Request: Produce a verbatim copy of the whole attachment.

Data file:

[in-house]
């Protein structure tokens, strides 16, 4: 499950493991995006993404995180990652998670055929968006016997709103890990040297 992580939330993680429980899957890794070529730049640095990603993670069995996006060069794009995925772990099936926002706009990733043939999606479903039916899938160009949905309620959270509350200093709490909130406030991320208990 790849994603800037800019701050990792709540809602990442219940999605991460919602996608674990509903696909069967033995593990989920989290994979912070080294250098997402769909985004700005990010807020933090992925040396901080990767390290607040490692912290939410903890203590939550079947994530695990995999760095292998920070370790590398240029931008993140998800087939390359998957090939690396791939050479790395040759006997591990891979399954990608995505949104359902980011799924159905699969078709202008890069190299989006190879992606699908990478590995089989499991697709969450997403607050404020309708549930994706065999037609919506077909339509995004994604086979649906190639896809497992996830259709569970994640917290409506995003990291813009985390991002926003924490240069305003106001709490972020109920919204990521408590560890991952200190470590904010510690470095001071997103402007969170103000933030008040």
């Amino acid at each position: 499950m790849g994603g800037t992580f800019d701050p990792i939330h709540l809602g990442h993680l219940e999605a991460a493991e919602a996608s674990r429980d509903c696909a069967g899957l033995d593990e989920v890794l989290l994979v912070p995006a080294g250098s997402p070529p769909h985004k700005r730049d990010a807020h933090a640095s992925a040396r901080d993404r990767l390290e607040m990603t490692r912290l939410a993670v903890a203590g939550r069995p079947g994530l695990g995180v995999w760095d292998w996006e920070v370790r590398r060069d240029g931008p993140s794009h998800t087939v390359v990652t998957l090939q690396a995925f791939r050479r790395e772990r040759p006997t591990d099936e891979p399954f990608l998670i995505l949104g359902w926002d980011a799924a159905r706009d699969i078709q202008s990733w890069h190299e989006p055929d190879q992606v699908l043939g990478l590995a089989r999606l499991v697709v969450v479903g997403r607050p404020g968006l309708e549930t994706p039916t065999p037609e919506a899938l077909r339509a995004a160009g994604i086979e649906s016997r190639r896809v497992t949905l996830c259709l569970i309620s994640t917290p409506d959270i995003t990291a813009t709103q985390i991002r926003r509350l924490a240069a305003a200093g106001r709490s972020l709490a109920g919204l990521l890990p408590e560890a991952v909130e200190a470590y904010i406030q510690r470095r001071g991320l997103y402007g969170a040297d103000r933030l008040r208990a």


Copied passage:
[in-house]
């Protein structure tokens, strides 16, 4: 499950493991995006993404995180990652998670055929968006016997709103890990040297 992580939330993680429980899957890794070529730049640095990603993670069995996006060069794009995925772990099936926002706009990733043939999606479903039916899938160009949905309620959270509350200093709490909130406030991320208990 790849994603800037800019701050990792709540809602990442219940999605991460919602996608674990509903696909069967033995593990989920989290994979912070080294250098997402769909985004700005990010807020933090992925040396901080990767390290607040490692912290939410903890203590939550079947994530695990995999760095292998920070370790590398240029931008993140998800087939390359998957090939690396791939050479790395040759006997591990891979399954990608995505949104359902980011799924159905699969078709202008890069190299989006190879992606699908990478590995089989499991697709969450997403607050404020309708549930994706065999037609919506077909339509995004994604086979649906190639896809497992996830259709569970994640917290409506995003990291813009985390991002926003924490240069305003106001709490972020109920919204990521408590560890991952200190470590904010510690470095001071997103402007969170103000933030008040």
């Amino acid at each position: 499950m790849g994603g800037t992580f800019d701050p990792i939330h709540l809602g990442h993680l219940e999605a991460a493991e919602a996608s674990r429980d509903c696909a069967g899957l033995d593990e989920v890794l989290l994979v912070p995006a080294g250098s997402p070529p769909h985004k700005r730049d990010a807020h933090a640095s992925a040396r901080d993404r990767l390290e607040m990603t490692r912290l939410a993670v903890a203590g939550r069995p079947g994530l695990g995180v995999w760095d292998w996006e920070v370790r590398r060069d240029g931008p993140s794009h998800t087939v390359v990652t998957l090939q690396a995925f791939r050479r790395e772990r040759p006997t591990d099936e891979p399954f990608l998670i995505l949104g359902w926002d980011a799924a159905r706009d699969i078709q202008s990733w890069h190299e989006p055929d190879q992606v699908l043939g990478l590995a089989r999606l499991v697709v969450v479903g997403r607050p404020g968006l309708e549930t994706p039916t065999p037609e919506a899938l077909r339509a995004a160009g994604i086979e649906s016997r190639r896809v497992t949905l996830c259709l569970i309620s994640t917290p409506d959270i995003t990291a813009t709103q985390i991002r926003r509350l924490a240069a305003a200093g106001r709490s972020l709490a109920g919204l990521l890990p408590e560890a991952v909130e200190a470590y904010i406030q510690r470095r001071g991320l997103y402007g969170a040297d103000r933030l008040r208990a």